Preserving public art in a city of earthquakes — thinking city

Quote

Mexico City’s public art is an integral part of the city’s identity and history. But in a country prone to devastating earthquakes, what is the fate of these creative monuments, asks Martha Pskowski – and is meaningful preservation possible? Mexico City is a bastion of public art in the Americas, with murals, mosaics and monuments lining its […]

via Preserving public art in a city of earthquakes — thinking city //

October Monthly mailing

Here’s my monthly art news for October.

Hermosa Beach

Saturday night’s reception was quite a change from the previous night in Temecula.  It was the hopping place to be.  We had about 30 artists showing work and a lot of supporters.  The theme of the show was ‘Indivisible’.  Rafael McMaster, our leader at Hermosa Beach Artist Collective had designed a logo to embody this:  Create a division sign, then put an x through it.  There were a couple blank canvases on the wall next to the door and everyone was encouraged to ‘make their mark’!

Despite the quality of the artwork, I think I was the only artist whose artwork embodied the theme of the show.  Not sure if it was good or bad that a couple people commented that they thought my painting, behind the desk which functions as the bar during receptions, was the logo for the show.  Hmm.  Comments encouraged.  One of the things that I like about my painting, “One Side“, originally designed for entry into a competition on art to promote world peace, is that I could photoshop the saying in any language for reproductions.

One Side painting

“One Side” behind the desk/bar at HBAC

 

Article about the Salton Sea

I had heard that Bombay Beach is such a close-knit community, it’s one of the last places that you can let your kid run the streets in safety, but I had not realized it was becoming such an artists’ community. I guess they reach out to LA artists more than local ones…..

Here’s the full article on the Palm Springs Life website.

 

July’s monthly newsletter

One of the highlights of this month’s Skyscapes newletter is the honorable mention in an international ‘Skies‘ competition.

 

Zooming back

Have been away for awhile so no blogging.  This time that I flew to Heathrow, I took United, so I ended up in Terminal 2, whereas it seems just about every other airline that flies out of LA uses Terminal 3.  So, on the way home, I had time to seek out some of the artwork at this terminal.  Slipstream is a huge sculpture that occupies a massive covered area between the terminal and the buses/taxis area.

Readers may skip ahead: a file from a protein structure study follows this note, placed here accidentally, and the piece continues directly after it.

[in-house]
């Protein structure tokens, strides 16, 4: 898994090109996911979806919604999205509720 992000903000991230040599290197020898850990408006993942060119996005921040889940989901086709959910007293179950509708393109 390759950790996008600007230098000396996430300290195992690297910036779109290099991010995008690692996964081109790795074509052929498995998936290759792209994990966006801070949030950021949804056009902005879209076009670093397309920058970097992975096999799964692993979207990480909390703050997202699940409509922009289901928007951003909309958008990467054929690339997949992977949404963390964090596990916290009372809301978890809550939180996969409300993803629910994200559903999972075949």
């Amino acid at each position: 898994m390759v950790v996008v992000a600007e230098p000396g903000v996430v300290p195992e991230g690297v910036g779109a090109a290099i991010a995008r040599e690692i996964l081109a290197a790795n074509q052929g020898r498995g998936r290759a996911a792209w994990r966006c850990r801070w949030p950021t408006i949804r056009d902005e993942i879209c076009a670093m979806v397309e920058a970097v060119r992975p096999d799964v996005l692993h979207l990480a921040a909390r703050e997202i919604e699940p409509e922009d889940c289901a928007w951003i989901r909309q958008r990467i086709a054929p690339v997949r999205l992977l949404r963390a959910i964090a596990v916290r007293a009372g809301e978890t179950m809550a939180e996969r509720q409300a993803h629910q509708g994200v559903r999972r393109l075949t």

aluminum sculpture slipstream

“Slipstream”

The associated sign says a little more about it, and there’s yet more information here.  I don’t see any information about material, but it seems to be made of aluminum.  Or aluminium, if you use the local dialect. Sadly, despite the enticing shape, we’re not apparently allowed to slide on it.

slipstream_sign_w

Indio Chalk Festival, Day 4 – the results

It didn’t rain at my house overnight on Saturday. However when I got to Indio, I found that there had been two hours of steady good rain there. Ugh. The city people had gotten there a little earlier and removed all the tarps to let the paintings dry. They needed to be dry before we could start on repair work, so we had a little time to commiserate between each other before we could start. Rafael’s painting – Lincoln, and Bijan’s painting (we think we read each others’ minds when we came up with such similar design ideas) had the most damage.

Indio Chalk Festival

Some damage to the right hand corners and both hands that required a little rework. The throat dried out fine. The wash marks on the ocean wrist I just incorporated.

Indio Chalk Festival

There were still puddles around 9:30am

Indio Chalk Festival

Lincoln needed a nose job.

Indio Chalk Festival

Bijan’s tarp leaked, causing a lot of damage on the neck and into the clouds.

Indio Chalk Festival

Repair work done, just in time for the judging. Except that about 2 minutes before Kathy came by, a woman let her 3 year old run through the painting. Then yelled at me for chiding him!

Indio Chalk Festival

The last competitor finished later in the day.

Amateur entries continued throughout the day, to the extent that there was so much judging for Kathy Dunham to do that the awards ceremony was about 40 minutes late. Here were the results in the professional category. The prizes were $2,500, $1,500 and $1,000.

1. Bijan Masoumpaneh
2. Rafael Valencia
3. Jeni Bate

Indio Chalk Festival

The artist as part of the environment. 8’x8′, chalk on blacktop. (Photoshopped to be vertical, though you can possibly now see some of the foot damage.)